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Writing formal philosophy

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This is a guest contribution by Richard Pettigrew, Professor of Philosophy at the University of Bristol for our series How Philosophers Write: Stephen Hawking speculated that every formula he included in A Brief History of Time would cut its readership in half. In the end, he included only one, E = mc2, and the book sold half a million copies every year for twenty years. You often hear a similar complaint from those who work in the more formal parts of philosophy--Bayesian epistemology, philosophical logic, formal semantics, decision theory, voting theory, formal approaches in metaphysics and ethics, for instance. They lament that their work is not so often read, not so often discussed as work on nearby topics that do not use a formal framework. Now, I don’t know whether the numbers support this gripe, but whether they do or not, there is certainly a lot of work in formal philosophy that is not easily accessible to people who aren’t fully immersed in the formal framework it uses. And while this is no doubt due in part to the difficulty of the mathematical techniques in play, it is also partly the result of the way in which some formal papers are written. And, indeed, mea culpa, I include a number of my own papers in this--I read them back sometimes and hate myself for not doing more to open them up to a wider readership. So I’m writing this not from the smug position of someone who claims to know all the secrets, but rather from the position of someone who’s trying to get better at making their formal work easier to read and digest. I’m not sure whether I’m succeeding, but here are some of the writing techniques I’ve been trying to use. I’d love to hear alternatives or supplements in the comments. Write like your best teacher We often talk about how our teaching feeds into our research. When we do, we usually mean one of two things: (i) teaching a topic, having to lay it out for your students, makes you understand it better; (ii) having to explain a problem to. . .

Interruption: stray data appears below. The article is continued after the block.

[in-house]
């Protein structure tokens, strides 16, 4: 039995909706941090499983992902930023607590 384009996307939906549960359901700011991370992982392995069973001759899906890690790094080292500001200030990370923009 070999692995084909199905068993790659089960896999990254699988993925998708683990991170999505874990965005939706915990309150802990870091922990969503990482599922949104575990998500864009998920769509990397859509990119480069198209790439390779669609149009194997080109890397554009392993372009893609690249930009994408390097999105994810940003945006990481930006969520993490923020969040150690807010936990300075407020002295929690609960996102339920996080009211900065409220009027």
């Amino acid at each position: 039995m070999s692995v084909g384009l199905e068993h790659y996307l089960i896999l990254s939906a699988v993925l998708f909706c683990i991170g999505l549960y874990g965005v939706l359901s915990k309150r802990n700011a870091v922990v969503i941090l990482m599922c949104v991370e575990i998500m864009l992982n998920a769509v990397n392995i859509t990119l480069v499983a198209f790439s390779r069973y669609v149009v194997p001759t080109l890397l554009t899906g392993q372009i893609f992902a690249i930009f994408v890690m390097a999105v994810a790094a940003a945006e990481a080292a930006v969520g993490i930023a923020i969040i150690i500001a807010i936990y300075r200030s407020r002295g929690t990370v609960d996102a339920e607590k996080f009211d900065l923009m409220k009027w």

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News source: The Philosophers' Cocoon

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